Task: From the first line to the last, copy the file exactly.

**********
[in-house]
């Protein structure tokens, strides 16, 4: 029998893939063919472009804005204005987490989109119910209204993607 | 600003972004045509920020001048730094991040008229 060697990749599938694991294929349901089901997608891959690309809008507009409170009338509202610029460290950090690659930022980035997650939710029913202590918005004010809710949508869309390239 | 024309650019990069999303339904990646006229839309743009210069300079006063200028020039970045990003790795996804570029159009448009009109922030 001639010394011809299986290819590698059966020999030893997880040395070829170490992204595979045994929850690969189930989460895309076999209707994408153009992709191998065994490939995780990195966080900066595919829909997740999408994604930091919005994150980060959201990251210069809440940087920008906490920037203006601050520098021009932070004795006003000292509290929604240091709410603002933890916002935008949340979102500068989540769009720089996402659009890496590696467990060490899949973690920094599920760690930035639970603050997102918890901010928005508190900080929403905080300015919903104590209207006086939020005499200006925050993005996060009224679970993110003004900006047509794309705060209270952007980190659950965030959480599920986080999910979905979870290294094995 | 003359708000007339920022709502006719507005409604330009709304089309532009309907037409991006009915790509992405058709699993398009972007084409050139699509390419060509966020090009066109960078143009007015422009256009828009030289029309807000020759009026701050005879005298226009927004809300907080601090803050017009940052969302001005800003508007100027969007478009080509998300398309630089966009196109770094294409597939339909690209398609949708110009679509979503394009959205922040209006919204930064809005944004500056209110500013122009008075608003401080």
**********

[in-house]
């Protein structure tokens, strides 16, 4: 029998893939063919472009804005204005987490989109119910209204993607 | 600003972004045509920020001048730094991040008229 060697990749599938694991294929349901089901997608891959690309809008507009409170009338509202610029460290950090690659930022980035997650939710029913202590918005004010809710949508869309390239 | 024309650019990069999303339904990646006229839309743009210069300079006063200028020039970045990003790795996804570029159009448009009109922030 001639010394011809299986290819590698059966020999030893997880040395070829170490992204595979045994929850690969189930989460895309076999209707994408153009992709191998065994490939995780990195966080900066595919829909997740999408994604930091919005994150980060959201990251210069809440940087920008906490920037203006601050520098021009932070004795006003000292509290929604240091709410603002933890916002935008949340979102500068989540769009720089996402659009890496590696467990060490899949973690920094599920760690930035639970603050997102918890901010928005508190900080929403905080300015919903104590209207006086939020005499200006925050993005996060009224679970993110003004900006047509794309705060209270952007980190659950965030959480599920986080999910979905979870290294094995 | 003359708000007339920022709502006719507005409604330009709304089309532009309907037409991006009915790509992405058709699993398009972007084409050139699509390419060509966020090009066109960078143009007015422009256009828009030289029309807000020759009026701050005879005298226009927004809300907080601090803050017009940052969302001005800003508007100027969007478009080509998300398309630089966009196109770094294409597939339909690209398609949708110009679509979503394009959205922040209006919204930064809005944004500056209110500013122009008075608003401080």